This post kicks off a series on synergy accountability, management and tracking. Worthwhile synergy programs always start with realistic synergy assumptions, well-vetted against market realities and substantiated with data where possible. Unrealistic expectations produce a toxic slurry of maladaptive behaviors and ultimately result in the loss of both top talent and shareholder value. We’ve discussed several keys to proper deal valuation and synergy expectation-setting in prior posts and as a refresher links are provided below:
Another key to realistic expectations lies in the preparation of the target operating model or TOM (see Apr-Nov 2018 for our extensive series on this topic). Careful TOM preparation will highlight what your business will need to do in order to realize the value of your acquisition.
Note that if you have a highly structured environment- one that features a high level of outsourcing, automation, complex metadata designs, etc.- it is likely that you will have higher integration costs than less structured companies. This is due to the need for the target to conform to your structure via a full, or nearly full, integration, in order for your existing structure to properly accommodate the target’s business needs. It follows that in order to pay the same multiple for the deal, you must also have superior operating margin capabilities that compensate for this cost differential. If superior revenue-generating capabilities are present, i.e. a superior distribution network, access to additional markets, etc. then the cost differential might be overcome in the near term; however, if a low-cost back office is expected to generate this additional operating margin on its own, a longer time horizon is often needed. So, when defining synergy expectations, be sure to consider not just the calculations, but also the horizon and time value of money.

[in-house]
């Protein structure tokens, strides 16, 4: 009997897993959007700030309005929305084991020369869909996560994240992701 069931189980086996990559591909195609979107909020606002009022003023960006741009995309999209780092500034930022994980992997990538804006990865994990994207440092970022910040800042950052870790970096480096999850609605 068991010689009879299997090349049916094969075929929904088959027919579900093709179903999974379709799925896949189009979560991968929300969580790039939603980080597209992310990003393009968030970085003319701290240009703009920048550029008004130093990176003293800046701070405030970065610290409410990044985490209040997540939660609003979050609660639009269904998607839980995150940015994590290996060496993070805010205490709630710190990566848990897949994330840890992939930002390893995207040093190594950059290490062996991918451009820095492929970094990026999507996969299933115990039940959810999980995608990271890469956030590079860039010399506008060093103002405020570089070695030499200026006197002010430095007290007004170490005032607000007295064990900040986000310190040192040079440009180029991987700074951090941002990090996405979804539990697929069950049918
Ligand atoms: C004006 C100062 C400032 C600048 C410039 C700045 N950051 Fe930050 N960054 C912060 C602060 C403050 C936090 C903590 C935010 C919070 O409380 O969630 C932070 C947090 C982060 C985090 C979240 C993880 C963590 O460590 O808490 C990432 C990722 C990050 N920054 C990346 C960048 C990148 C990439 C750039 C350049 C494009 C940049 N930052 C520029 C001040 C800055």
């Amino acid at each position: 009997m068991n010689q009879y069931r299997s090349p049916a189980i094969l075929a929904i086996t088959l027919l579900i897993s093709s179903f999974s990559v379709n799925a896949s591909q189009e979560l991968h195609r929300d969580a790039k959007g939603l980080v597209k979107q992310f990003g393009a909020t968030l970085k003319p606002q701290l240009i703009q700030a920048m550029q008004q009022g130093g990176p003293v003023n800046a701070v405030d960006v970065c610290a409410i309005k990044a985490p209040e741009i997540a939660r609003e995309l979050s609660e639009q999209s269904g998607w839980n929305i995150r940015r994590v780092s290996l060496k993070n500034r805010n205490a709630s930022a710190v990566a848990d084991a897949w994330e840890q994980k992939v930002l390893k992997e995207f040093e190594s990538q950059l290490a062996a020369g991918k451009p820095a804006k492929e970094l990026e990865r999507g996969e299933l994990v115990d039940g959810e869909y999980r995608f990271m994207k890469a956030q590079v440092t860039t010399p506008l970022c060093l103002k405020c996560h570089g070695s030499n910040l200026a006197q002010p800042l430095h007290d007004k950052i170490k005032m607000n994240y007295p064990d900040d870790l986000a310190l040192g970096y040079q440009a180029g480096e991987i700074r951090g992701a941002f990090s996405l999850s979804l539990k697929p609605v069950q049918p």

Once your synergy business cases have been created, with the corresponding costs and benefits quantified and the time horizon projected, consider whether they should undergo an additional validation process. As with business case creation itself, there is a cost/benefit tradeoff to consider before commencing a validation exercise. Deals where the acquirer already has significant insight into the applicable business case inputs and deals that are minor investments may not warrant this additional level or rigor; however, substantial investments and deals where the acquirer has a less expertise generally benefit. Validation may include processes such as:
Each of these approaches has different advantages and drawbacks. Personally, I find the cross-functional business case reviews and the benchmarking to be the most useful in providing net new insights. Benchmarking and the use of strategy consultants to re-evaluate topline assumptions both have the advantage of being “arms-length” to the transaction; however, it is important to make sure that there is enough relevant data available. If your business relies heavily on a new technology such as blockchain, it isn’t clear that there is either enough data for benchmarking to be useful as yet, not that such data- from the very emerging stages of a new industry- is free of noise caused simply by industry growing pains.
Once you are comfortable that your synergies have been properly identified, properly valued, and that the timing horizon is realistic, you can begin to address accountability. This is where we will pick up in the next installment.
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